NOFX - Backstage Passport Soundtrack (Cover Artwork)
Staff Review


Backstage Passport Soundtrack (2014)

Fat Wreck Chords

Many of us have grown up, and even grown old with NOFX. Some of us still eagerly anticipate each new major release. NOFX has always been good over the years at giving fans plenty of music between proper LPs. Two live albums and a slew of EPs and compilation tracks have given followers a lot to chew on, and this record continues in that tradition. Backstage Passport Soundtrack is supposed to be a musical companion to the Backstage Passport documentary series, which aired its second season earlier this year. Backstage Passport chronicles the band as they travel to out of the way, third world places to play shows. These are full-length versions of songs used in snippets on the show. Truthfully, this is a collection of musical odds and ends, mostly from the 2008 era of the show's first season. These types of compilations tend to be uneven in nature, and this is no exception.

The song "Backstage Passport" opens the album. It's a metallic NOFX jam that could have come from the Ribbed era. The lyrics feel tacked on and forced. "Punk Rock Passport" closes the record with a slightly different version of the same song. "No Fun in Fundamentalism" is a solid song that would have been at home on Wolves in Wolves' Clothing. "Insulted by Germans (Again)" is one of the three songs here that actually follow the record's theme. The other two are "All My Friends in New York" and "The Greatest Country in the World," a less than flattering ode to South Africa. "You Will Lose Faith" is an acoustic version of the song from Wolves. It's not bad, but the mellower take doesn't really add much emotional impact. (Listen to the acoustic version of "My Orphan Year" for an example of when this works). "Leaving Jesusland" is a good sounding live version of one of the best songs from Wolves.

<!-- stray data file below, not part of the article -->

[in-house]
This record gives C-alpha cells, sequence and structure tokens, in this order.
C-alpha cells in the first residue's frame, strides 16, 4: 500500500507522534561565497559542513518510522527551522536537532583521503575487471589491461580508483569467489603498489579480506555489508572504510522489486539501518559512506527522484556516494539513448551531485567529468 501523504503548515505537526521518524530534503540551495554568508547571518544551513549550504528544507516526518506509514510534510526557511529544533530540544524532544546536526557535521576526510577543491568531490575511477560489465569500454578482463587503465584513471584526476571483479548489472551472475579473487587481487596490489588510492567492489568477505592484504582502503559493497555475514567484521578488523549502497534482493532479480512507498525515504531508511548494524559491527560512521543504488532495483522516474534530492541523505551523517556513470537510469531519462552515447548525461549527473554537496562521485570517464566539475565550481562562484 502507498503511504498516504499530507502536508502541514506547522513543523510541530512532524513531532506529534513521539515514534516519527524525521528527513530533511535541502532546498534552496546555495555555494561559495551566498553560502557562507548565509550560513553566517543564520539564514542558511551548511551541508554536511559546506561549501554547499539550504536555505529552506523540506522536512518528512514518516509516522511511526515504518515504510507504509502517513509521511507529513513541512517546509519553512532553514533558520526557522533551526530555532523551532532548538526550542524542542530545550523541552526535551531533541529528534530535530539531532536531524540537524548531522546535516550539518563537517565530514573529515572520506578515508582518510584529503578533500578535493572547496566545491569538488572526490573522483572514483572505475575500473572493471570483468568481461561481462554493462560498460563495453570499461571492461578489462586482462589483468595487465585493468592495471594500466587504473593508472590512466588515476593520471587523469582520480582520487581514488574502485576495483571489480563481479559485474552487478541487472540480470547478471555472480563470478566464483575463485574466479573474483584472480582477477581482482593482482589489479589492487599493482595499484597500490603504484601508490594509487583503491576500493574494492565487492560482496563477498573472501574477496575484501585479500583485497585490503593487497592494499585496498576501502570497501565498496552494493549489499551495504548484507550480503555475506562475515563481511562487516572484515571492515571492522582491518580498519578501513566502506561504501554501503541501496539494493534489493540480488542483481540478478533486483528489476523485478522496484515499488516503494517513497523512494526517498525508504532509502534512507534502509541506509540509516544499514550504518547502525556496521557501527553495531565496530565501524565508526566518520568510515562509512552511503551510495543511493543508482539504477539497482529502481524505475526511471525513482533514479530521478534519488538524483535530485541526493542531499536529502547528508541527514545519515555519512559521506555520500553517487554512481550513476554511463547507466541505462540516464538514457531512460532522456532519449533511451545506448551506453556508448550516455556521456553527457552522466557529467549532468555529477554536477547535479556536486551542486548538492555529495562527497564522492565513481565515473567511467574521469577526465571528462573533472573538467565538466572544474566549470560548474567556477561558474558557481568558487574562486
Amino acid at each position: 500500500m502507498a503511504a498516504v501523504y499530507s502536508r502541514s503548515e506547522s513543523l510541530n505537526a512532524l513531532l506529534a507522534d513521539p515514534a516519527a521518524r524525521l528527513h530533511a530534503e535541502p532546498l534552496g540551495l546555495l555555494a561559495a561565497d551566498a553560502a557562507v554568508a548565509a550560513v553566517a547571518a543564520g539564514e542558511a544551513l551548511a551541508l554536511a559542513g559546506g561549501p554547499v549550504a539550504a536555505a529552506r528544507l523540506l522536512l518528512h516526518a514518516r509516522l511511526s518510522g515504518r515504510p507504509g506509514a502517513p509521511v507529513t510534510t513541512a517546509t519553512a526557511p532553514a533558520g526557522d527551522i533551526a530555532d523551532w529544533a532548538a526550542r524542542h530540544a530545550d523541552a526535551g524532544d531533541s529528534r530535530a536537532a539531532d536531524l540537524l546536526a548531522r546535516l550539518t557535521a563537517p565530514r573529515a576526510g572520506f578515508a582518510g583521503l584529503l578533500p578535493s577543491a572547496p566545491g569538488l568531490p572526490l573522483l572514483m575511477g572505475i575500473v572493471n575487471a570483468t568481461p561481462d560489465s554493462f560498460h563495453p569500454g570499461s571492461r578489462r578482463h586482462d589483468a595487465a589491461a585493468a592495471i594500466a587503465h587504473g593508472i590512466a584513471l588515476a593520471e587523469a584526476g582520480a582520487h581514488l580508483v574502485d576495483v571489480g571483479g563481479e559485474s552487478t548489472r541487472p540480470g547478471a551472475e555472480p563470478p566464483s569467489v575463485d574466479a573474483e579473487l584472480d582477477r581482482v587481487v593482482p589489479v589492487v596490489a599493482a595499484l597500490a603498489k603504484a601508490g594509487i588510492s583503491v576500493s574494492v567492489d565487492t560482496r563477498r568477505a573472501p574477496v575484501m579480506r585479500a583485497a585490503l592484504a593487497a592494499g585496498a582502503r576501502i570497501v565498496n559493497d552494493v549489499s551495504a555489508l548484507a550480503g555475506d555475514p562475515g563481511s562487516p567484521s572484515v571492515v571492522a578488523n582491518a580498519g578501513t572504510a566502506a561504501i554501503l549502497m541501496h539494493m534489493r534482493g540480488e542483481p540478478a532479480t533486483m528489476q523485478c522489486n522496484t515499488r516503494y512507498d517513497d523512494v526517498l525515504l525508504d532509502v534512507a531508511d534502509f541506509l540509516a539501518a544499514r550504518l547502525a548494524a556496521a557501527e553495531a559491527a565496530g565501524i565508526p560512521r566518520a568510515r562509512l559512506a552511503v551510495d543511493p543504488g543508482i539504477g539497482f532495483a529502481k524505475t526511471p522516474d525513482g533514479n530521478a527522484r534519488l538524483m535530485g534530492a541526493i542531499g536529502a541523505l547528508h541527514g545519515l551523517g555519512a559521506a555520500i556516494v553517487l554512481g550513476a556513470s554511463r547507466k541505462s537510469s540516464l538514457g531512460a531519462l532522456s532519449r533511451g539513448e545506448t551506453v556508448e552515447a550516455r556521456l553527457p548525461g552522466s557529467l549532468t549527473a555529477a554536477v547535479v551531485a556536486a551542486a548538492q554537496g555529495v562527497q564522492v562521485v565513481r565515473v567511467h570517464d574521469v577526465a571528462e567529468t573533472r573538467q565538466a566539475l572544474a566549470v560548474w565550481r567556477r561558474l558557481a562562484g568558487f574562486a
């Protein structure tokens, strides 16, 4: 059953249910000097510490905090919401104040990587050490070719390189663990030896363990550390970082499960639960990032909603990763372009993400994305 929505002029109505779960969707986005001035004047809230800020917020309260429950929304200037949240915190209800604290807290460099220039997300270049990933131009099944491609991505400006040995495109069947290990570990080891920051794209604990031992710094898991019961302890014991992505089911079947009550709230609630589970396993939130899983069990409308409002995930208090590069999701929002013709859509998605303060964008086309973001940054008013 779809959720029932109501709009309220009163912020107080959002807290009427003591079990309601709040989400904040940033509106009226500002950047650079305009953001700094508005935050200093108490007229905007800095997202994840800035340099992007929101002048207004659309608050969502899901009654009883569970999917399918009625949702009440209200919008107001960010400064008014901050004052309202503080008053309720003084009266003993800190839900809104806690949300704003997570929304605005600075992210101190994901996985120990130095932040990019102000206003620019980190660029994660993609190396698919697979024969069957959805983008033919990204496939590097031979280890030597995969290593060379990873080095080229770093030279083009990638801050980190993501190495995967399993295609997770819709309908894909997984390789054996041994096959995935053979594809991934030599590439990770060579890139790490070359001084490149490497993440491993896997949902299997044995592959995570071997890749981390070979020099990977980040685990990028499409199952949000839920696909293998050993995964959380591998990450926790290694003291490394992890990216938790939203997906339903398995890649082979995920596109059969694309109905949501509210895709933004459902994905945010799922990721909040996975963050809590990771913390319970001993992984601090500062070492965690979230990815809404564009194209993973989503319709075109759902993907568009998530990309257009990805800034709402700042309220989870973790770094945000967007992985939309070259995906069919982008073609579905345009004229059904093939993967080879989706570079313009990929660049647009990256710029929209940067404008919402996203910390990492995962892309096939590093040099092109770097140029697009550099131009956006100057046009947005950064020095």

"Teenage Punching Bag," "Fan Mail" and "Last Night was Really Fun" are the biggest gems here for fans. The latter of the three would have fit in on Coaster. It's a classic NOFX song about the lighter side of drug and alcohol abuse. "We're Bros" is a silly little tune that will grow on you. "Your Hubcaps Cost More than My Car" is inferior but thematically similar to "The Man I Killed," also from Wolves. "I Melvin" is a polka version of yet another song from Wolves. If you've seen NOFX live in the last couple of years, you've probably heard "Arming the Proletariat with Potato Guns." It's an upbeat number driven by El Hefe's excellent trumpet playing, complete with pauses for telling (not very) racist jokes. It's amusing, but not something you'd want to hear more than a couple times.

The Longest EP and 45 or 46 Songs That Weren't Good Enough For Our Other Records were successful attempts at compiling various NOFX tracks. While those records had some filler, they had lots of good stuff too. This is a little light in the good stuff department. This would have been a good five minute EP, but when stretched to LP length (33 minutes), the material proves to be a bit thin. On the plus side, Backstage Passport Soundtrack has a raw, minimalist production that will appeal to older fans. Unfortunately, even the best songs here probably could have benefited from a little more work.

These are the lyrics that end the record: "Sketchy drugs and shows for rubber checks/We don't try very hard we're NOFX." Fat Mike and company's self-deprecating humor is the thing that fans most love about the band, but it's only funny if it's not true. This really does feel lazy. A lot of people, myself included, will still run out and buy Backstage Passport Soundtrack for the handful of new NOFX songs. We'd be better off just staying home and listening to our well worn copies of S&M Airlines.